PAST CONTESTS | 2016 | BEAM ME UP COFFEE

BEAM ME UP COFFEE

Creative Circus: Gil Templeton, Hollis Griffith, Kate Lewkowicz, Dean Coots


Even though your standard K-­‐Cup bulk packaging is minimalistic, it’s also pretty boring and nondescript. These boxes are usually relegated to the pantry or cabinet, because they aren’t something people want on display in their beautiful kitchens.

Our main goal with Bean Me Up Coffee was to make attractive K-­‐Cup packaging that people would love to display beside their Keurig on the counter. Stacking the K-­‐Cups on top of each other made our package tall and slim, not short and stocky. This way, it doesn’t take up much countertop space and compliments other accessories people have in their kitchen.

We didn’t want to add a bunch of packaging to accomplish our goal, so the box is thin and flat to minimize surface area. The minimalistic packaging is both recyclable and made from recycled materials. The cardboard has been aggregated from post-­‐ consumer waste, and is easy to recycle again.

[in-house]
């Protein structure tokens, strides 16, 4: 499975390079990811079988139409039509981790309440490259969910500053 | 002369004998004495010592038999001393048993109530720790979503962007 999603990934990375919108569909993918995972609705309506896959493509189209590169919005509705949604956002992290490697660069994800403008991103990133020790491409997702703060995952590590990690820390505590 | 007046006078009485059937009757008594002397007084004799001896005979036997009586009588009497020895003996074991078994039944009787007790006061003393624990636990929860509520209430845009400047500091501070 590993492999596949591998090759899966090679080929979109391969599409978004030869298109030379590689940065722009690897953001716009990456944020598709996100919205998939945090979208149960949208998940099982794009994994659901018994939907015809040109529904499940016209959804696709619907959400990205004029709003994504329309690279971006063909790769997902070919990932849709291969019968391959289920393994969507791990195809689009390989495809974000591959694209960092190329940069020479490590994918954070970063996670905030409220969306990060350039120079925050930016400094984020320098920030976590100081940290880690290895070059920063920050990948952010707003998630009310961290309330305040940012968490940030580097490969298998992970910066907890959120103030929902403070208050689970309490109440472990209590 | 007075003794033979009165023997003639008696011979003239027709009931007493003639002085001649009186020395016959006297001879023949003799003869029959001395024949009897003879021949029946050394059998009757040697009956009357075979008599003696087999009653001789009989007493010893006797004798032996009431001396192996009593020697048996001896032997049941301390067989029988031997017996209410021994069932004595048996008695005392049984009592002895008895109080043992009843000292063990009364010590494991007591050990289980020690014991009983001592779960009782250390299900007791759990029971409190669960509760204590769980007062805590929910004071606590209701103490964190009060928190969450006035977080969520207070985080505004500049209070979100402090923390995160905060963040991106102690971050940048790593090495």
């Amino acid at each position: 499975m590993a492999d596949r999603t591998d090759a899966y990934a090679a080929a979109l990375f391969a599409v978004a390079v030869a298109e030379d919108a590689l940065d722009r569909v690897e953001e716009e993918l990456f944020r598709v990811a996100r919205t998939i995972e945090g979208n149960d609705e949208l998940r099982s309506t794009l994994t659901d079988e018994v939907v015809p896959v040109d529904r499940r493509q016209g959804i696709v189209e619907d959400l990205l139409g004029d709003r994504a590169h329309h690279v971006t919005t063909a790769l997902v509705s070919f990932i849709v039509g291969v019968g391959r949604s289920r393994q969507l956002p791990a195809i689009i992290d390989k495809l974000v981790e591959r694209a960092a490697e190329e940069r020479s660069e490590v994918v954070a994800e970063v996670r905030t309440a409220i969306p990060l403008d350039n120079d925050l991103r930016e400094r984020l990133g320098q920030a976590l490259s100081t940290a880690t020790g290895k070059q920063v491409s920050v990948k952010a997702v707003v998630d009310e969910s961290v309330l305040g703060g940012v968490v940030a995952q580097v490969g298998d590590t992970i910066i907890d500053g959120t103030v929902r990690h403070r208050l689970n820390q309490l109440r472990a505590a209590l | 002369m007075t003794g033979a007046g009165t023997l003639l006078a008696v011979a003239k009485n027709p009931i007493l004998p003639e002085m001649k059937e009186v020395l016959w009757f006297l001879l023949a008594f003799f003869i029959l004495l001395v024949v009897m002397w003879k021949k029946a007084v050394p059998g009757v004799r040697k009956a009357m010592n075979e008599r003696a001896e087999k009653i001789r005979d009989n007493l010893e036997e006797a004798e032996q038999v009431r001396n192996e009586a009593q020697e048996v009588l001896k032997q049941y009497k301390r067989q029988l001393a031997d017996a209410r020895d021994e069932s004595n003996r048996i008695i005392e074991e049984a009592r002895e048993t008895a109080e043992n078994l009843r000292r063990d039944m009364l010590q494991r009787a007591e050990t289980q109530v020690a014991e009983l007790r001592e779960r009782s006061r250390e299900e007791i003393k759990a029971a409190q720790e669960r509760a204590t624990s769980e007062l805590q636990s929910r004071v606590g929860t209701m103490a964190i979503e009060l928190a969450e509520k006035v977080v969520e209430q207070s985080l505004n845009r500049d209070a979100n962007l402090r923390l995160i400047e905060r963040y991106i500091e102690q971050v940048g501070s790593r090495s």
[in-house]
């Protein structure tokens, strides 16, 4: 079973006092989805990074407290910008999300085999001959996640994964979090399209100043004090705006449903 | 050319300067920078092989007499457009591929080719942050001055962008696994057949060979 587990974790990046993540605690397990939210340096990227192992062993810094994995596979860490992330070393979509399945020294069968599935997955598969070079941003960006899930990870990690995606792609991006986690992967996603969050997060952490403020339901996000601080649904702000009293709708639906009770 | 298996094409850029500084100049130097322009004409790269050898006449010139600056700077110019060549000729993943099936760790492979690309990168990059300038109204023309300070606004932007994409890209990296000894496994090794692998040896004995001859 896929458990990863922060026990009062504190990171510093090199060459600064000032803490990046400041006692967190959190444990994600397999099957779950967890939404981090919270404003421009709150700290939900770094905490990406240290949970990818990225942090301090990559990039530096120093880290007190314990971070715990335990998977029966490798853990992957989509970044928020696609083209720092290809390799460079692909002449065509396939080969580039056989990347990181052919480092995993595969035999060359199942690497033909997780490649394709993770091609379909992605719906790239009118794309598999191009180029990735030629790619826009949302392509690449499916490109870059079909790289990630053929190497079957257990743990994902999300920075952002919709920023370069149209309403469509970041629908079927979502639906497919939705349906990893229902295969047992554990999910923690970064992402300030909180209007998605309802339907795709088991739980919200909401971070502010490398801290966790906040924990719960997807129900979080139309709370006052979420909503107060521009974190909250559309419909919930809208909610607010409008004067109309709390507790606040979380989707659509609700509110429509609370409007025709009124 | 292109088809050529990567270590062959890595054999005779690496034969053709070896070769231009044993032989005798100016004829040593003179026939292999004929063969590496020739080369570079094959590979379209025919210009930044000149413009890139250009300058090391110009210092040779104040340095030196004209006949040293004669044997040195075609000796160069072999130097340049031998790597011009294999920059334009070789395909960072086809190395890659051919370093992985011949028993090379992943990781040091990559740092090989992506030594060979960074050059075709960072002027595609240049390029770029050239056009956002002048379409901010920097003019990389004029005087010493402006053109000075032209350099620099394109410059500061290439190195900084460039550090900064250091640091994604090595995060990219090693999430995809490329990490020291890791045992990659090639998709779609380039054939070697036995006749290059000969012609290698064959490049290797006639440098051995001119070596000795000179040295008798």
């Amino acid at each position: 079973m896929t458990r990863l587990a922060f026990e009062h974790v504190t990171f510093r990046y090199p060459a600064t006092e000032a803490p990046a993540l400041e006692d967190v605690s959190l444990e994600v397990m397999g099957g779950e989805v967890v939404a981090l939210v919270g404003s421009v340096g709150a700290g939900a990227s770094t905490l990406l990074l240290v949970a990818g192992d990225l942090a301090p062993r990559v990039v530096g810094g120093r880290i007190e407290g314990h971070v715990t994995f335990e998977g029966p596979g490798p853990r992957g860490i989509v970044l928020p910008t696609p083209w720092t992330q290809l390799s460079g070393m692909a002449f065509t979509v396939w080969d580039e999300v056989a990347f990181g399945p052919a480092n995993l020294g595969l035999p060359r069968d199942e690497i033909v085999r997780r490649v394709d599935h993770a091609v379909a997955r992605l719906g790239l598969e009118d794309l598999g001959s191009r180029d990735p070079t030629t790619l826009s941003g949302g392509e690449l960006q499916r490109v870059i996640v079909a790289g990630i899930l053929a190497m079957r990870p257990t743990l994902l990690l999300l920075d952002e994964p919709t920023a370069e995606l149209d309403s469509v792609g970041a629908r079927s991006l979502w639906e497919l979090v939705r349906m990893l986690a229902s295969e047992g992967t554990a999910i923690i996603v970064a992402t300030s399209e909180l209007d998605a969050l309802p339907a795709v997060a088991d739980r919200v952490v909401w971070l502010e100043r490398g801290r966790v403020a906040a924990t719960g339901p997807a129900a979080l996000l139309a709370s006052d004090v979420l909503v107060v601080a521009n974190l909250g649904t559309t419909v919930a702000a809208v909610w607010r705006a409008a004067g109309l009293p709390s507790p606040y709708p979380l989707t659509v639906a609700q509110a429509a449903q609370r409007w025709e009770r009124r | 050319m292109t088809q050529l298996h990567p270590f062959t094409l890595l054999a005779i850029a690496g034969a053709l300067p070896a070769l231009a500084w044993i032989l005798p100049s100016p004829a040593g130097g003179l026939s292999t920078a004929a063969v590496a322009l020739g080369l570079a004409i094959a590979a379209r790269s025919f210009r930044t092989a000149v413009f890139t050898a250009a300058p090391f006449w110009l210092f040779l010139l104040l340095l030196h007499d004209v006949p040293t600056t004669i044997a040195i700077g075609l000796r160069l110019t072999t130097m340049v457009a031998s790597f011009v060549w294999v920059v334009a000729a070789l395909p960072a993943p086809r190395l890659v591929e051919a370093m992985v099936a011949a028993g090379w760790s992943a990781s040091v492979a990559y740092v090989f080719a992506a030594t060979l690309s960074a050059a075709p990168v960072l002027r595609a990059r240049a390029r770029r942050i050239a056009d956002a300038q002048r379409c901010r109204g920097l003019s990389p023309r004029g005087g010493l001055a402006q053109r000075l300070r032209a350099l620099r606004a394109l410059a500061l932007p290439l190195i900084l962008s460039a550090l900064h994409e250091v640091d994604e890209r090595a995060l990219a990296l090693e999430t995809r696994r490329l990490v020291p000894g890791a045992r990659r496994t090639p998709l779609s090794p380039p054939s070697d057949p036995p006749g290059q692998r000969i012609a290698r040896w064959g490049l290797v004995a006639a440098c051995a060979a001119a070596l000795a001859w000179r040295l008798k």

Outside of appearance, we wanted packaging that people would enjoy interacting with. Our five layers (each containing two K-­‐Cups) allow users to see exactly how many cups are left. The cups are always organized, never loose or rolling around in the box.

We decided to create a brand of coffee because we didn’t want to feel limited by colors, marks, and type that existing brands have to use. We thought Bean Me Up was an interesting way to think about how coffee affects you. You go from a groggy, mundane existence where people generally annoy you, to a new place where things function swiftly and smoothly, as if you’ve been transported.

The design is inspired by retro sci-­‐fi memorabilia and graphic posters. We chose to use coffee’s organic color pallet, which drew us toward a more retro design instead of something contemporary. The triangle imagery is reminiscent of a tractor beam coming from a space ship. It also reflects the gradual build of energy experienced when drinking coffee. The speckled texture is borrowed from the appearance of scattered coffee grounds and a starry night sky.